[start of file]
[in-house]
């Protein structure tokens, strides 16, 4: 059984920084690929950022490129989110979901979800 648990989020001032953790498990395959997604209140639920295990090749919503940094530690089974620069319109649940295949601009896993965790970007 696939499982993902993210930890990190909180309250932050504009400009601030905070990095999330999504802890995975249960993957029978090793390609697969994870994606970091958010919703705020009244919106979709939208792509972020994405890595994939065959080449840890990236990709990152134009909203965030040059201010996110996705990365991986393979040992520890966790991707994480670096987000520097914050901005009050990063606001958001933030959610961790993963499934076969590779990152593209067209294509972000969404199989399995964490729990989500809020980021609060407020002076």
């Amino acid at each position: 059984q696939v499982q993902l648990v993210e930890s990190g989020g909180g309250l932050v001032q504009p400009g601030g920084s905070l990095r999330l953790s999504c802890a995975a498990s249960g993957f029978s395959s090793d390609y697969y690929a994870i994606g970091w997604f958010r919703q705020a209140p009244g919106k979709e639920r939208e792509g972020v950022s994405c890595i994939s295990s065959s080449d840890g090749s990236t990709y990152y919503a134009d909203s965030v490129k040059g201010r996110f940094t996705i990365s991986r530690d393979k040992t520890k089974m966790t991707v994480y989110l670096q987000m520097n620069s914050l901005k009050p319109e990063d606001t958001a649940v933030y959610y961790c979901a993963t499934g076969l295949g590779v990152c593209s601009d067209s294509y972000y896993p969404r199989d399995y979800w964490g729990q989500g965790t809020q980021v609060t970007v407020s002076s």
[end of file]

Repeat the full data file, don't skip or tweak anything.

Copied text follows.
[in-house]
């Protein structure tokens, strides 16, 4: 059984920084690929950022490129989110979901979800 648990989020001032953790498990395959997604209140639920295990090749919503940094530690089974620069319109649940295949601009896993965790970007 696939499982993902993210930890990190909180309250932050504009400009601030905070990095999330999504802890995975249960993957029978090793390609697969994870994606970091958010919703705020009244919106979709939208792509972020994405890595994939065959080449840890990236990709990152134009909203965030040059201010996110996705990365991986393979040992520890966790991707994480670096987000520097914050901005009050990063606001958001933030959610961790993963499934076969590779990152593209067209294509972000969404199989399995964490729990989500809020980021609060407020002076």
């Amino acid at each position: 059984q696939v499982q993902l648990v993210e930890s990190g989020g909180g309250l932050v001032q504009p400009g601030g920084s905070l990095r999330l953790s999504c802890a995975a498990s249960g993957f029978s395959s090793d390609y697969y690929a994870i994606g970091w997604f958010r919703q705020a209140p009244g919106k979709e639920r939208e792509g972020v950022s994405c890595i994939s295990s065959s080449d840890g090749s990236t990709y990152y919503a134009d909203s965030v490129k040059g201010r996110f940094t996705i990365s991986r530690d393979k040992t520890k089974m966790t991707v994480y989110l670096q987000m520097n620069s914050l901005k009050p319109e990063d606001t958001a649940v933030y959610y961790c979901a993963t499934g076969l295949g590779v990152c593209s601009d067209s294509y972000y896993p969404r199989d399995y979800w964490g729990q989500g965790t809020q980021v609060t970007v407020s002076s």